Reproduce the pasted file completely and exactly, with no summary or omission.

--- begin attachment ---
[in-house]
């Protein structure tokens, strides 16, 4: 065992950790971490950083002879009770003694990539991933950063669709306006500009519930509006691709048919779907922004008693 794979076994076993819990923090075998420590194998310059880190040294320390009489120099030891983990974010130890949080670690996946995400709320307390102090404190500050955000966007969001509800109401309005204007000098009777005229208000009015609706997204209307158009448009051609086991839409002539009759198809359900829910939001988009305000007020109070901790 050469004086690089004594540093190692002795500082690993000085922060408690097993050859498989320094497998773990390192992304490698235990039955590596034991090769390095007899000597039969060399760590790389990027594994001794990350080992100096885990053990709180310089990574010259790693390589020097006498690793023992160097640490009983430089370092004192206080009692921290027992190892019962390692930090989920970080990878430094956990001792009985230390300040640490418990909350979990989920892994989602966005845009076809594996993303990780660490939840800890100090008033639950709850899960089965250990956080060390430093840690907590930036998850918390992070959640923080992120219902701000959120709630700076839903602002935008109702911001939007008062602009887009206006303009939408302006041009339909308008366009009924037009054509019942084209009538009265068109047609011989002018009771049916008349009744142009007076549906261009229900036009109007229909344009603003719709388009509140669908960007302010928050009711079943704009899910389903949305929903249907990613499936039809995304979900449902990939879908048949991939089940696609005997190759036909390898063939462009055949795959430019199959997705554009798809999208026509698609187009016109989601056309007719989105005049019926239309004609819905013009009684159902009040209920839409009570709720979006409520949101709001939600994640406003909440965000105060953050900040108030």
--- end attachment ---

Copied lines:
[in-house]
């Protein structure tokens, strides 16, 4: 065992950790971490950083002879009770003694990539991933950063669709306006500009519930509006691709048919779907922004008693 794979076994076993819990923090075998420590194998310059880190040294320390009489120099030891983990974010130890949080670690996946995400709320307390102090404190500050955000966007969001509800109401309005204007000098009777005229208000009015609706997204209307158009448009051609086991839409002539009759198809359900829910939001988009305000007020109070901790 050469004086690089004594540093190692002795500082690993000085922060408690097993050859498989320094497998773990390192992304490698235990039955590596034991090769390095007899000597039969060399760590790389990027594994001794990350080992100096885990053990709180310089990574010259790693390589020097006498690793023992160097640490009983430089370092004192206080009692921290027992190892019962390692930090989920970080990878430094956990001792009985230390300040640490418990909350979990989920892994989602966005845009076809594996993303990780660490939840800890100090008033639950709850899960089965250990956080060390430093840690907590930036998850918390992070959640923080992120219902701000959120709630700076839903602002935008109702911001939007008062602009887009206006303009939408302006041009339909308008366009009924037009054509019942084209009538009265068109047609011989002018009771049916008349009744142009007076549906261009229900036009109007229909344009603003719709388009509140669908960007302010928050009711079943704009899910389903949305929903249907990613499936039809995304979900449902990939879908048949991939089940696609005997190759036909390898063939462009055949795959430019199959997705554009798809999208026509698609187009016109989601056309007719989105005049019926239309004609819905013009009684159902009040209920839409009570709720979006409520949101709001939600994640406003909440965000105060953050900040108030």